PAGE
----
The P2P Lending industry also saw the effects of the Ukraine conflict. Loans from Ukrainian or Russian loan originators were suspended on many platforms or closely monitored and scrutinized to mitigate the increased risk they brought with them. Furthermore, as loan originators faced higher demand during these global events, many increased the interest rates on their products. 

This also includes one of Lendermarket’s loan originators, the Creditstar group. Investors can now purchase loans with interest rates of up to 15%, depending on the country where the loan originated from.

Generally, it stands to say that all platforms that have halted investing in new Russian or Ukrainian issued loans are assuring their investors that the loan originators have enough liquid funds to cover the process of buying back outstanding loans.  

Inflation as a Result of the Crisis

Residents in many countries, especially in the European Union, also noticed a significant increase in energy and fuel prices. This was primarily due to Russia being one of the key players in the oil and gas supply, coupled with the uncertainty of the ongoing situation in Ukraine.  

For example, in Germany, you would pay an average of 1.67 EUR per litre of gasoline and 1.54 EUR per litre of diesel in December 2021. However, prices have reached record highs of 2.13 EUR per litre of gas as of March 2022. The diesel price is even higher than gasoline for the first time in history, coming in at a whopping 2.25 EUR per litre.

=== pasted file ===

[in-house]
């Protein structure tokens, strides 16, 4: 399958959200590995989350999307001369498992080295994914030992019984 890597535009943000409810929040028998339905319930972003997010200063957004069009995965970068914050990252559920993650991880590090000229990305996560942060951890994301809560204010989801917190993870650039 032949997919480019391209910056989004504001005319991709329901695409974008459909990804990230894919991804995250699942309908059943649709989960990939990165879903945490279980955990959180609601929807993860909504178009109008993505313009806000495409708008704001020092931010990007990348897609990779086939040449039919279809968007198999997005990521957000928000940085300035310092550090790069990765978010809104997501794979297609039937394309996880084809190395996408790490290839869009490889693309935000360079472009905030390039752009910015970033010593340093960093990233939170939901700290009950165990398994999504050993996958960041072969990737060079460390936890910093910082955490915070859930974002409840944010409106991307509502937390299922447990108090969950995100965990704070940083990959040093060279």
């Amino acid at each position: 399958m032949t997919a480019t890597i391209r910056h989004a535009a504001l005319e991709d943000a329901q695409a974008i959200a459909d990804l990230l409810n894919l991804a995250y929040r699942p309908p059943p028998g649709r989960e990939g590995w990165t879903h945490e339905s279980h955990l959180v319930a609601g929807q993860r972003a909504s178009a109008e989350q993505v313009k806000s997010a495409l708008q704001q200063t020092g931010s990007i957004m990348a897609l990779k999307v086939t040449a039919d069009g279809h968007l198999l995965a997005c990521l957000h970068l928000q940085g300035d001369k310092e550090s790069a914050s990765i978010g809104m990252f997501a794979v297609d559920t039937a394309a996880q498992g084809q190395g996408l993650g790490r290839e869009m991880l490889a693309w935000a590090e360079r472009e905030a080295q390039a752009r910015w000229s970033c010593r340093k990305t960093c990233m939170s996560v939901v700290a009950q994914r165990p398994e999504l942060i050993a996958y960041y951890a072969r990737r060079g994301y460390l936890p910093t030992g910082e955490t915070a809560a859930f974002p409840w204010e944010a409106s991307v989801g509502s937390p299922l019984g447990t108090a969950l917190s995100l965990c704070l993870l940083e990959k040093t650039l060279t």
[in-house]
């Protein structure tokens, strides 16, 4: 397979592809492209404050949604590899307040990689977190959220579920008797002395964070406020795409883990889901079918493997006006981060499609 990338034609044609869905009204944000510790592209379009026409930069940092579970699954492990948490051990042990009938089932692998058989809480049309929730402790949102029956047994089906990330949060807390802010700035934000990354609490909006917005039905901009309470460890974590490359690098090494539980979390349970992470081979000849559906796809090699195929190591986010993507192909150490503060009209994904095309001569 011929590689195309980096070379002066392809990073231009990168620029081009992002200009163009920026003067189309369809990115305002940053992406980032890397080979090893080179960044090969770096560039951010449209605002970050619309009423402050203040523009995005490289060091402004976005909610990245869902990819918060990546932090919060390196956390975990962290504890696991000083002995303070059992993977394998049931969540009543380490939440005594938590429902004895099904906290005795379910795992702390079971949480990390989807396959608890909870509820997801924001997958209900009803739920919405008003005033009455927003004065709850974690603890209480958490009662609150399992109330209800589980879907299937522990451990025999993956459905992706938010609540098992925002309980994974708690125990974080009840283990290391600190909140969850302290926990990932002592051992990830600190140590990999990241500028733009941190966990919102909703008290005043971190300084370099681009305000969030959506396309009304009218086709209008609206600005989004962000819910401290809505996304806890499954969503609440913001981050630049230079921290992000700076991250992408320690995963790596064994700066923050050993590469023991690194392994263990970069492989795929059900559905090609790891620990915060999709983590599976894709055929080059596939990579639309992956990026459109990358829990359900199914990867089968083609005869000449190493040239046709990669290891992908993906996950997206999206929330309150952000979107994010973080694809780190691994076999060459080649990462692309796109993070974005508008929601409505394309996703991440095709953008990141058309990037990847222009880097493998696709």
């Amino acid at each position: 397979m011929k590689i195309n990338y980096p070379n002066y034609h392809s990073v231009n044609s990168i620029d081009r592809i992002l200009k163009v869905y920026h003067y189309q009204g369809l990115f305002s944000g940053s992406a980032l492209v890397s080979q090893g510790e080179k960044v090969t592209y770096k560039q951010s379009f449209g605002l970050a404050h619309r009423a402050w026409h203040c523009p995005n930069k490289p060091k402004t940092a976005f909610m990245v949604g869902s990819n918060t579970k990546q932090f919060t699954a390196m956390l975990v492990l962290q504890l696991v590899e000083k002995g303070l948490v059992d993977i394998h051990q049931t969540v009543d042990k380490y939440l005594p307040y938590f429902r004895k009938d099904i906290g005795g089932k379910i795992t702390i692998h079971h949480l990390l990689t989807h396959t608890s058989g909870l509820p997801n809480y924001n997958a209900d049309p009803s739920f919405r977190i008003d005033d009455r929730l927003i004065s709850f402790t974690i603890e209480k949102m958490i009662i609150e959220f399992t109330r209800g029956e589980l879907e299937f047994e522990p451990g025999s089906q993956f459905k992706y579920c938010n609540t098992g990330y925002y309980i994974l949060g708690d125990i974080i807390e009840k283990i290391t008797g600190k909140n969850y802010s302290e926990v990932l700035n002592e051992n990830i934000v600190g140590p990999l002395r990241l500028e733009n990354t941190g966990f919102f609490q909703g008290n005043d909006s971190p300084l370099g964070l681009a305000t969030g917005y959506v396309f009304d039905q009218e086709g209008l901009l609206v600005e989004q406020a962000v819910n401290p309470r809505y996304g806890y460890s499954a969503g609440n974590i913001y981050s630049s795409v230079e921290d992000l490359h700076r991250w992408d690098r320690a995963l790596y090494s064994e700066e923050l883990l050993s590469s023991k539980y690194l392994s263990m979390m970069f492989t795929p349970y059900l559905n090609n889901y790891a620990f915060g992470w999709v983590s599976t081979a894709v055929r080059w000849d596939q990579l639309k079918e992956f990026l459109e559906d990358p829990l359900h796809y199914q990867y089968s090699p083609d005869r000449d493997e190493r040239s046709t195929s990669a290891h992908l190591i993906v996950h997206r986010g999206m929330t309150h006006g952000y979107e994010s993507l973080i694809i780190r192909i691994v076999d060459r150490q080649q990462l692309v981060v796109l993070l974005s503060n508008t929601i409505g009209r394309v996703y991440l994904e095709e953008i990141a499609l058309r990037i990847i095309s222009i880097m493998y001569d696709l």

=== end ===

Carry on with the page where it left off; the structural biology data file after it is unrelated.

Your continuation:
This is just one of many examples that show war’s impact on inflation levels. It’s therefore natural that the current inflation rate in the EU stands at 6.2% as of February 2022 – and will likely be even higher for March. So, how do you protect yourself from these high inflation rates, as well as falling stock prices and exchange rates?

The Takeaway – Diversification is the Helping Hand

Certain asset classes perform better and possess different risk exposure in times of crisis. When the stock markets go down, you can usually see a rise in gold prices. Therefore, if you invest broadly, perhaps by using different asset classes and even spreading your investment over a single asset class, then the conflict has less influence on your portfolio’s value. 

This holds true across the board. If your portfolio has a strong geographical focus on Eastern Europe, be it via stocks, bonds or P2P Lending platforms, you will see a much more significant effect on your net worth than with a well-diversified portfolio.

Diversification is the helping hand to keep your portfolio in check during times like these. As the old saying goes: “Don’t put all your eggs in one basket.”

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One Response

  1. Totalmente de acuerdo, en la plataforma Mintos, tengo bloqueado bastante dinero porque casi todos mis préstamos estaba en Rusia y algunos en Ucrania, y hay gente que tiene varios cientos de miles de € bloqueados en Rusia.

    Tal vez nunca se recuperen.